SLAP tears

  • Diagnosis
  • Non-operative Options
  • Operative Options
  • Before Your Surgery
  • After Your Surgery
  • Your Rehab

What are SLAP Tears?

The shoulder joint is a ball and socket joint. A 'ball' at the top of the upper arm bone (the humerus) fits neatly into a 'socket', called the glenoid, which is part of the shoulder blade (scapula). The term SLAP (superior –labrum anterior-posterior) lesion or SLAP tear refers to an injury of the superior labrum of the shoulder. The labrum is a ring of fibrous cartilage surrounding the glenoid for stabilization of the shoulder joint. The biceps tendon attaches inside the shoulder joint at the superior labrum of the shoulder joint. The biceps tendon is a long cord-like structure which attaches the biceps muscle to the shoulder and helps to stabilize the joint.

What are the Causes of SLAP Tears?

The most common causes include falling on an outstretched arm, repetitive overhead actions such as throwing, and lifting a heavy object. Overhead and contact sports may put you at a greater risk of developing SLAP tears.

What are the Symptoms of SLAP Tear?

The most common symptom is pain at the top of the shoulder joint. In addition, a catching sensation and pain most often with activities such as throwing may also occur.

How are SLAP Tears Diagnosed?

Diagnosis is made based on the symptoms and a physical examination. A regular MRI scan may not show up a SLAP tear and therefore an MRI with a contrast dye injected into the shoulder is ordered. The contrast dye helps to highlight SLAP tears.

  • After Surgery Video
  • Shoulder and Elbow Steroid Injection Video
  • Physical Therapy Intro
  • Shoulder and Elbow Steroid Injection


I may recommend anti- inflammatory medications to control pain.

To prevent such injuries, regular shoulder strengthening exercises are recommended. Adequate warm-up exercises before activities and avoiding high-contact sports can help prevent injuries that cause instability.

Want to know more?

In athletes who want to continue their sports, arthroscopic surgery of the shoulder may be recommended. Depending on the severity of the lesion, SLAP tears may simply require debridement or some may need to be repaired. A SLAP repair can be done using arthroscopic techniques that require only two or three small incisions.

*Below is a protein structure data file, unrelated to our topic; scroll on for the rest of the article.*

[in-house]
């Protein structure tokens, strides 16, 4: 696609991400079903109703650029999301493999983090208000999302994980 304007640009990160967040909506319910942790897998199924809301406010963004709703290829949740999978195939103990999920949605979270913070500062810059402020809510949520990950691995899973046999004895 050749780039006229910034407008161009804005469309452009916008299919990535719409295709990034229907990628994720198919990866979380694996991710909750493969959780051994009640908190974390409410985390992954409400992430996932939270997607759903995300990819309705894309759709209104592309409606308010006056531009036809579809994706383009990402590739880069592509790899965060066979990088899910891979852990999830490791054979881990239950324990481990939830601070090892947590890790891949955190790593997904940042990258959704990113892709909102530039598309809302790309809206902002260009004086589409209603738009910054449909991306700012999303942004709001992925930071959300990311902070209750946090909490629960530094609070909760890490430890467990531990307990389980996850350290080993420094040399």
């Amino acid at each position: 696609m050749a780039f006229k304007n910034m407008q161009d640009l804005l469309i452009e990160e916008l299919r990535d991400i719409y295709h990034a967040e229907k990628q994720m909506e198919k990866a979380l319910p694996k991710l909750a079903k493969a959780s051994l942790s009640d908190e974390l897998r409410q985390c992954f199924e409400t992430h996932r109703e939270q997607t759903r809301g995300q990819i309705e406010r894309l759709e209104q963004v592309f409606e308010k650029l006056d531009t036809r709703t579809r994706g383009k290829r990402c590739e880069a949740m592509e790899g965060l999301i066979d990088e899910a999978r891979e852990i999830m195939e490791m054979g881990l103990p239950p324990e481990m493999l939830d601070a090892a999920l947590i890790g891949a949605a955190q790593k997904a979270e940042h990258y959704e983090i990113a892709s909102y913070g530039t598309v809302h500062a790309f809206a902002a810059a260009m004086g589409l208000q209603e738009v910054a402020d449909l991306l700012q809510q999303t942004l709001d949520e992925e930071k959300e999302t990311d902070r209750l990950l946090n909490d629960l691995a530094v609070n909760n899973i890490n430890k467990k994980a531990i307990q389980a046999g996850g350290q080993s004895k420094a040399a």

After Surgery Video
Before Surgery Video


Once we decide that surgery will help you, you will need to learn what to expect from the surgery and how to actively participate in the treatment plan for the best results afterward.

Preparing mentally and physically for surgery is an important step toward a successful result. Understanding the process, and your role in it, will help you recover more quickly and have fewer problems.

Before surgery, I will perform a complete physical examination to make sure you don’t have any conditions that could interfere with the surgery or the outcomes.

  • Routine tests, such as blood tests and X-rays may be performed.
  • Discuss any medications you are taking as you may have to stop or alter your intake before surgery. If you are taking aspirin or anti-inflammatory medications or any drugs that increase the risk of bleeding, you will need to stop taking them one week before surgery to minimize bleeding.
  • We will discuss about preparing for potential blood replacement, medical interventions and other treatments prior to surgery.
  • Report any infections. Surgery cannot be performed until all infections have cleared up.
  • If you smoke, you should stop or cut down as smoking interferes with wound healing and can affect your recovery.
  • Have someone available to take you home, as driving is not recommended for at least 24 hours or as advised.
  • You may need help with everyday tasks such as cooking, shopping and laundry.
  • Put items that you use often within easy reach, so you won’t have to stretch and bend as often.
  • After Surgery Video
  • Shoulder Surgery Recovery Video
  • After Surgery Video
  • Shoulder Surgery Recovery Video


After the procedure, your arm will be placed in a sling for the first 3 weeks to immobilize the shoulder joint and you will be advised to restrict active motion of your shoulder for about 6 weeks. You will be instructed take your pain medications and to apply ice packs to control swelling and pain. The plaster strips over the wounds should be kept dry until the wounds heal.

Want to know more?

  • Physical Therapy Intro Video
  • Finger Range of Motion Video
  • Standard Elbow ROM Video
  • Shoulder Range of Motion Video
  • Physical Therapy Intro Video
  • Finger ROM Video
  • Standard Elbow ROM Video
  • Shoulder ROM Video


Through physical therapy, you can slowly regain motion and strengthen the shoulder. You can resume sport activities after consulting with me and your physical therapist. You should avoid driving for a few weeks after the surgery.

Through physical therapy, you can slowly regain motion and strengthen the shoulder. You can resume sport activities after consulting with me and your physical therapist. You should avoid driving for a few weeks after the surgery.

Want to know more?

Related Topics

  • Works at
  • Member of
  • orthopaedic traumatology service
  • Health Partners
  • university of minnesota
  • TRIA Orthopaedic Center
  • American Shoulder And Elbow Surgeons
  • Orthopaedic Trauma Association (OTA)
  • AO North America
  • Scapula Institute
  • Minnesota Orthopaedic Society
  • american academy of prthopaedic surgeons